Relay gets hot: probably normal?

Discussion in 'General Electronics Chat' started by likes_shiny_things, Jan 27, 2012.

  1. likes_shiny_things

    Thread Starter New Member

    Sep 11, 2011
    20
    0
    I have a Magnecraft W250ACPX_9 octal relay - 120VAC, rated continuous duty. It's the style that has the clear plastic dust cover.

    The only part that gets hot is the screw head that connects to the coil and is exposed to the exterior of the dust cover.

    I've let it remain engaged for at least 24 hours at a time and the screw head gets hot enough so I can hold my finger on it for only a few seconds. The plastic dust cover is barely warm, even in the immediate area around the screw head.

    I'm assuming this is normal but I wanted to check with those who have more experience with this type of relay.

    Thank you!
     
  2. mik3

    Senior Member

    Feb 4, 2008
    4,846
    63
    If you can keep your finger on the screw for a few seconds it is fine!
     
  3. crutschow

    Expert

    Mar 14, 2008
    13,024
    3,236
    Due to cost considerations, many devices are designed not for maximum efficiency, but just enough efficiency so their temperature rise does not cause the part to fail. Thus it is normal for the relay coil to become quite warm, but that temperature is still well below it's failure point, which is likely well above 100°C.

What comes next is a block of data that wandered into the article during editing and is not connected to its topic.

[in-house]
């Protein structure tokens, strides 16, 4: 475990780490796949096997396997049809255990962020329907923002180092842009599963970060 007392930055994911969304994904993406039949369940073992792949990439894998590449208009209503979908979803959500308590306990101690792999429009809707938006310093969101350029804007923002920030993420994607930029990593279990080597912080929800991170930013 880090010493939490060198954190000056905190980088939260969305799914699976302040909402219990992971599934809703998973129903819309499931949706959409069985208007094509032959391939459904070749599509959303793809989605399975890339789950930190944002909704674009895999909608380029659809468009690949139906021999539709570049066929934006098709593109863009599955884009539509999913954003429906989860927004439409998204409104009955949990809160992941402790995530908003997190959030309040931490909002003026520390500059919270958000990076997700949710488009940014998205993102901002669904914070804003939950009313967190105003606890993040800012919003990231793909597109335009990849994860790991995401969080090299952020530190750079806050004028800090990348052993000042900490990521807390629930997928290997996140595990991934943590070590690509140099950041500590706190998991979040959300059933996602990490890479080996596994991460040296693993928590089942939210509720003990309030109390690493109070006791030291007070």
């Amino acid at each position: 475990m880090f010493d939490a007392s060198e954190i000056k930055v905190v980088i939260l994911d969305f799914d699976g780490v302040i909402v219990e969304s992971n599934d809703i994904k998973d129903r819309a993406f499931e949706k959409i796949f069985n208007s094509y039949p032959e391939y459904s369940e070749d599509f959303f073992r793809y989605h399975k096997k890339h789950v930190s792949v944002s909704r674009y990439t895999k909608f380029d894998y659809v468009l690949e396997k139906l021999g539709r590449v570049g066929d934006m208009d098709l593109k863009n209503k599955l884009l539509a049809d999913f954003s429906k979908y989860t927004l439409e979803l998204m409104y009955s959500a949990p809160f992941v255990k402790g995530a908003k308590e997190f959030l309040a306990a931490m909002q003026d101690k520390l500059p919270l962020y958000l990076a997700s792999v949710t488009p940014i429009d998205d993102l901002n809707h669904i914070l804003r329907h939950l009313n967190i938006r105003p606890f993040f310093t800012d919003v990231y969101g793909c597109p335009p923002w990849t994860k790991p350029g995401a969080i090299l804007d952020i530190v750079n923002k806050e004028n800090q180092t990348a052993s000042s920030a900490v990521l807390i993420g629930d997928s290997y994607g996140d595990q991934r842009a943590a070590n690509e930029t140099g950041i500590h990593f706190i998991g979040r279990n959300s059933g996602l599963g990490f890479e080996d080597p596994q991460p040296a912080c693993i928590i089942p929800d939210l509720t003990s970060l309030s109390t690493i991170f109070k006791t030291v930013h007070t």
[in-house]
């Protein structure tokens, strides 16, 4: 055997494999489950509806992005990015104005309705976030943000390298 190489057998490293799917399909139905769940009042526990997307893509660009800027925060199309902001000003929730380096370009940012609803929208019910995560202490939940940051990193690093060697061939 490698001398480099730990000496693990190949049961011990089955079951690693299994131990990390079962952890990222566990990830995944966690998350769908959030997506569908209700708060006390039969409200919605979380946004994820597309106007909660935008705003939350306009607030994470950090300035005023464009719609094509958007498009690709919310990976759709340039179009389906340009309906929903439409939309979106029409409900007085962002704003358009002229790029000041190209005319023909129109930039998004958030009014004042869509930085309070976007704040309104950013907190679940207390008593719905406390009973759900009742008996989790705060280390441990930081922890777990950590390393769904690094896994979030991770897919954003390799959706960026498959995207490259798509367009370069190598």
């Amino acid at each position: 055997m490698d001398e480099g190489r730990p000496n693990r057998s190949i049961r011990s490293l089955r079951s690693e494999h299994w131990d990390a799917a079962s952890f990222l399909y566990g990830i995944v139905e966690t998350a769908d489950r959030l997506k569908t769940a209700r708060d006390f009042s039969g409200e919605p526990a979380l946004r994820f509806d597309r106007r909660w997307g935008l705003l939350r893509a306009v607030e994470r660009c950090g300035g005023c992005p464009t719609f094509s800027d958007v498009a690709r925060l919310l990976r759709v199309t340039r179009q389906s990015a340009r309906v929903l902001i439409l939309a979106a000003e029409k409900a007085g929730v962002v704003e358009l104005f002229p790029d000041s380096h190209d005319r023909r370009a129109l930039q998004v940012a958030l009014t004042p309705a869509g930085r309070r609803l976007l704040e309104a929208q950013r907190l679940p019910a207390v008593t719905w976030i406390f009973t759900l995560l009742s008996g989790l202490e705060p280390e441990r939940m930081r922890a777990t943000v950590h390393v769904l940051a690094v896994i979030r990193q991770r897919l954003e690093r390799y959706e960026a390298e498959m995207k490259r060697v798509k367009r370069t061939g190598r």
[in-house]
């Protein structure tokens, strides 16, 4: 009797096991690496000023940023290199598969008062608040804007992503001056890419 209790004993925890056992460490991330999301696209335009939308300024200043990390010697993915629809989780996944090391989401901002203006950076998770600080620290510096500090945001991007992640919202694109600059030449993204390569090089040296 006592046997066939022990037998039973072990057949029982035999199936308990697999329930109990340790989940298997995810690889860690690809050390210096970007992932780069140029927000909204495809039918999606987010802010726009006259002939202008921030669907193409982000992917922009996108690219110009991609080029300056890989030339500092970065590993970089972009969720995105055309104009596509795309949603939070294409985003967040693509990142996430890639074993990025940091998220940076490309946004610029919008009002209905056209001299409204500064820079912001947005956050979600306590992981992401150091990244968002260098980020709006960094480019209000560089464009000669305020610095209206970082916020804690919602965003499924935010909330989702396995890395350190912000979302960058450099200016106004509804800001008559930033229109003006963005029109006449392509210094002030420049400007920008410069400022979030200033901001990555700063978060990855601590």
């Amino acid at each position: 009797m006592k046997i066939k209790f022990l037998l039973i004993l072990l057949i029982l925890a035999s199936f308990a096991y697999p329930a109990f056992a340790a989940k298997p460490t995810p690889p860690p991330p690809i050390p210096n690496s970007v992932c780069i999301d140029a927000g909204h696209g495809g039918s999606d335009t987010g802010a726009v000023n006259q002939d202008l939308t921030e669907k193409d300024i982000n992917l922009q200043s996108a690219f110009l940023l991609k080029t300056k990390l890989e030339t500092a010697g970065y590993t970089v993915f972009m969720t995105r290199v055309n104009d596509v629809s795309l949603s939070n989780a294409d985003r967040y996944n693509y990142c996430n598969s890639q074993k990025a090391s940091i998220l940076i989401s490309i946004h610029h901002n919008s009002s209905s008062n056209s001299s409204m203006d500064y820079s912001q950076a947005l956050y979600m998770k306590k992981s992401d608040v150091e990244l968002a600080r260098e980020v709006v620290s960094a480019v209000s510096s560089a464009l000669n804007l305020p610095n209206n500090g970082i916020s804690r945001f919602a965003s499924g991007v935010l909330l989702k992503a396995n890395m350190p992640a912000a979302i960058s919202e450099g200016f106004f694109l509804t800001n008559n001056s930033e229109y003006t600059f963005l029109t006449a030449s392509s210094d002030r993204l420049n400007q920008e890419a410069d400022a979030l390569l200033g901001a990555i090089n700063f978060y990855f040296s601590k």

4. thatoneguy

    AAC Fanatic!

    Feb 19, 2009
    6,357
    718
    When it gets to the point that when you touch it and immediately pull your hand back by reflex, it is running too hot. If you end up with a screw shaped blister, it is running way too hot.

    You can get low accuracy (+/- 5 degrees) for cheap, handy to have around when looking for hotspots in circuits or devices. Cost is around $15 to $75, the higher end ones have a laser to point at center of the exact area the temp is being measured at.
     
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